There is an interesting article at Wired that readers of this blog may want to check out: “It’s a Living: Meet One of New York’s Best Professional D&D Dungeon Masters.” It profiles Timm Woods, a ‘professional DM.’

Some bits:
“Woods is … busy these days. He’s currently overseeing nine games a week, all of them focusing on either Dungeons & Dragons, or the kid-friendlier, D&D-influenced game Dungeon World. His clientele is made up of an assortment of armchair-adventuring adults, students, and families (including one with a few Oscar wins, though he’d prefer to keep their identity a secret). He’s spent the past few years doing all of this while also working to earn an RPG-related doctorate (his dissertation title: “Anything Can Be Attempted: Table-Top Role Playing Games as Learning and Pedagogy”).” 
“But while Woods is one of several DMs-for-hire out there, this isn’t his hobby or a side gig; it’s a living, and a pretty good one at that, with Woods charging anywhere from $250 to $350 for a one-off three-hour session (though he works on a sliding scale). For that price, Woods will not only research and plan out your game but also, if you become a regular, answer your occasional random text queries about wizard spells.”
Fifty or more dollars per player for a 3-hour session? Eh… that’s way too rich for my blood. But all the more power to Woods if he can support himself in this way. I have to confess that a part of me is envious.

However, I can’t imagine ever paying someone to DM a session. RPGs for me are a social activity among friends. ‘Employing’ a DM would change the dynamic at the table. It would alter an act of friendship—the creation and sharing of an idea, and the subsequent collaborative activity of determining how that idea develops, by the players and the DM together—into a commercial transaction.

Anyhow, it’s a fun article, despite some sloppy writing (e.g., “There are seven different dies, from four-sided to 20-sided”—um, ‘dice’ is the plural of ‘die’!) and the author’s occasional ignorance of the game about which he is writing (e.g., “skeletal beasties called Gnolls”—wtf?).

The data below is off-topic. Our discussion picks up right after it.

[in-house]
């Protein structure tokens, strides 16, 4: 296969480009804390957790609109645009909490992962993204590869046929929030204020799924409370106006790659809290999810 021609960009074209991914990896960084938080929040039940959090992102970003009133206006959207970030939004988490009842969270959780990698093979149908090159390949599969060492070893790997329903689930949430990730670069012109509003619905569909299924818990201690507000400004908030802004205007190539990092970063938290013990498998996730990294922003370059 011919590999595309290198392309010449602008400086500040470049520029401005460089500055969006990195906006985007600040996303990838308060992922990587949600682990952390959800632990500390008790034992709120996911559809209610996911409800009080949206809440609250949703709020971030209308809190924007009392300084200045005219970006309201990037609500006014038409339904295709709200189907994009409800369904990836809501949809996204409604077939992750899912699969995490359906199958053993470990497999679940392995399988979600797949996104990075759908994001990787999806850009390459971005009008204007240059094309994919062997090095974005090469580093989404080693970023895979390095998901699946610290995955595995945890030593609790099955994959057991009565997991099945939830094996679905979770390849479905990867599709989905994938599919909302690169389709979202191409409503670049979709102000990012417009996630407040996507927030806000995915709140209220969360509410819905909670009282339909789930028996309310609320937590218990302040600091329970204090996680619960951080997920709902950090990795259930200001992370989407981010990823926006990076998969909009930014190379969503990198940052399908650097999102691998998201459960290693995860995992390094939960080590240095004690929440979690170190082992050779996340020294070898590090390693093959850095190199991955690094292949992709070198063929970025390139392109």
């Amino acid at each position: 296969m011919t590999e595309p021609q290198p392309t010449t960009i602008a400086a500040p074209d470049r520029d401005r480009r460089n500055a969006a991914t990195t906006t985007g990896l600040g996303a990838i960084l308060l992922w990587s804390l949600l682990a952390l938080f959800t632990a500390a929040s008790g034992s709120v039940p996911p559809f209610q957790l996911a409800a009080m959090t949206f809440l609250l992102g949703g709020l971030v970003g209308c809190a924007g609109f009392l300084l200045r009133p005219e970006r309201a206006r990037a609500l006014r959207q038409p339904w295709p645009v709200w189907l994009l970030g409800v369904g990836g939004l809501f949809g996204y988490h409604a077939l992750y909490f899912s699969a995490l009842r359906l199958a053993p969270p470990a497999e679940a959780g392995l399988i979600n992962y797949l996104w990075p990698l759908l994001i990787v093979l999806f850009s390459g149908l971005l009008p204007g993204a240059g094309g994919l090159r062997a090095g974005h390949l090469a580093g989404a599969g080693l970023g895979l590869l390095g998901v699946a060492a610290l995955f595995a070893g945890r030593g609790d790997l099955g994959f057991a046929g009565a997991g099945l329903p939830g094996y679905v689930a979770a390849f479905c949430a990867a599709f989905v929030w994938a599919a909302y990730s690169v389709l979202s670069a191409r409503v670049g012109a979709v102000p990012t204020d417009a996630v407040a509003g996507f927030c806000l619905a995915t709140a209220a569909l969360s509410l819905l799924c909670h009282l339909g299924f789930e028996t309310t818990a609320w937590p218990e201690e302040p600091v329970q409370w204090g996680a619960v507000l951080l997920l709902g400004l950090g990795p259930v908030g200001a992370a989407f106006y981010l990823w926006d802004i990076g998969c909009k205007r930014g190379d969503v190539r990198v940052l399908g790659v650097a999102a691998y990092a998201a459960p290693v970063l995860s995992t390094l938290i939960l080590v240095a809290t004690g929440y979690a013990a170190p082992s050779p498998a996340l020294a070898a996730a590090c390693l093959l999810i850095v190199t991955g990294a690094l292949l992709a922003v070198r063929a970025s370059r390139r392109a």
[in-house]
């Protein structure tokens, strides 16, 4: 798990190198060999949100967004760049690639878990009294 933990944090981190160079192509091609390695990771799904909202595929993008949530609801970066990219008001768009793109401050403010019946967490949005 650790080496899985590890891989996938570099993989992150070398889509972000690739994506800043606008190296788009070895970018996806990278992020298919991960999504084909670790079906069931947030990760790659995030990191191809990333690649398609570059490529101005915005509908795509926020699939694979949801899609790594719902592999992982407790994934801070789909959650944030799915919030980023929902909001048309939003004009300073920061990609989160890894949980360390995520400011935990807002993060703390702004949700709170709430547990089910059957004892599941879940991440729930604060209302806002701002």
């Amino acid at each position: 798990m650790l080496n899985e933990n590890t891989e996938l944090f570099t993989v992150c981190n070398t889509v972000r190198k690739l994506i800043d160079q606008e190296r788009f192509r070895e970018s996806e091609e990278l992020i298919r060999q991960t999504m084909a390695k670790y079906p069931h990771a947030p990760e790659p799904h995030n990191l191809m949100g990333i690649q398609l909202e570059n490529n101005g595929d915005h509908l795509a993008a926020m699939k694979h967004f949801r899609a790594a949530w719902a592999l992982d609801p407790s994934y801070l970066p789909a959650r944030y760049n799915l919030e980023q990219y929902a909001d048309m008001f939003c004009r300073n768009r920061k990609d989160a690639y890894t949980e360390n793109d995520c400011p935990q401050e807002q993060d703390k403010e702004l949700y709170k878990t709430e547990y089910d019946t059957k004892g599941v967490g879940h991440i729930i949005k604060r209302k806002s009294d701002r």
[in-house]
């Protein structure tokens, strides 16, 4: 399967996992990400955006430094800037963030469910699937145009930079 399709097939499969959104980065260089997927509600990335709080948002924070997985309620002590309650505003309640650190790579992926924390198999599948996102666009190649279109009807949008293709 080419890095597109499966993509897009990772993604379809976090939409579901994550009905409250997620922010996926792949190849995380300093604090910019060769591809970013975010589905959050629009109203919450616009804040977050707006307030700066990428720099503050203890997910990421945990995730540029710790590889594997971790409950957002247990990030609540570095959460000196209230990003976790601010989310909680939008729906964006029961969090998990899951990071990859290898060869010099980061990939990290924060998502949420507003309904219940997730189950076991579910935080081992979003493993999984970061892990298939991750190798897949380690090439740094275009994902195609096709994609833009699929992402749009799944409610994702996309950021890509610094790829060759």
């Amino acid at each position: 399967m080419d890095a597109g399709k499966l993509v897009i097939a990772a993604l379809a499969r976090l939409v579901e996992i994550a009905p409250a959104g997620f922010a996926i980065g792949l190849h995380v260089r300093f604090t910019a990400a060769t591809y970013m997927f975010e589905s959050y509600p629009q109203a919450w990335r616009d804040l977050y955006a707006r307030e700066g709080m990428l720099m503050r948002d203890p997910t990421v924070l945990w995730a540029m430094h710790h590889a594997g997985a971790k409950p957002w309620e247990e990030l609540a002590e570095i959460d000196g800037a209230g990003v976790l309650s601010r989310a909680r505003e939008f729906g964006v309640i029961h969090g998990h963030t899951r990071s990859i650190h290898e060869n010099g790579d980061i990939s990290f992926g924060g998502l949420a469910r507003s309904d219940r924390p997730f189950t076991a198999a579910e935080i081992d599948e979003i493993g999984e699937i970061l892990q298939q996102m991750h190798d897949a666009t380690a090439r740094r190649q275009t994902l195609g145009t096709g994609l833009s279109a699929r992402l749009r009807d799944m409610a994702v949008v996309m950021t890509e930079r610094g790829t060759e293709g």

13 November 2017

Will Middle-earth be getting the ‘Game of Thrones’ treatment?


It looks like Amazon will be producing at least one series set in Middle-earth. And—interestingly—it appears that this series will not cover either The Lord of the Rings or The Hobbit stories:
The new series will explore Middle-earth in a time period before the events of The Lord of the Rings — but given that Galsor says that it will concern “previously unexplored stories,” we might not be looking at another adaptation of The Hobbit either. That leaves two options: Amazon could plumb the depths of the appendices of The Return of the King, potentially detailing the early romance of Aragorn and Arwen, the creation of the Rings of Power and the history of the line of kings from which Aragorn is descended. 
Or, in what would be more of a revelation for Tolkien fans — and provided that Amazon had also purchased the television rights to the author’s The Silmarillion — the series might have the entire history of Middle-earth from its creation to play with. Amazon’s press release does note that the deal with the Tolkien estate “includes a potential additional spin-off series.”
Regarding The Silmarillion: I was under the impression that Christopher Tolkien was 100% opposed to allowing anything like this to be done with it. (He loathed the LotR + Hobbit movies.) But I would be delighted if he has changed his mind!

Even if The Silmarillion isn’t covered, though, there is a goldmine of storylines in the LotR appendices. And since those storylines are quite sketchy, there would be more room for writers to be creative with them within the overall framework of Middle-earth.

As for Amazon hoping that this might be ‘their Game of Thrones’, I think that they should remain true to the distinctive character of Middle-earth. While the Akallabêth (the tale of the fall of Númenor) is kind of ‘GoT-ish’ (with it many nefarious actors and the Stark-sh House of Elendil), Middle-earth is much more black-and-white than the GoT world. That should be retained—if not emphasized—not downplayed. Viewers might be in the mood for such a change (especially given how GoT-ish the real world seems these days).

31 October 2017

Massachusetts 1920s – Call of Cthulhu 7e – Campaign Index

[A lovely cheesecake created by two of my players]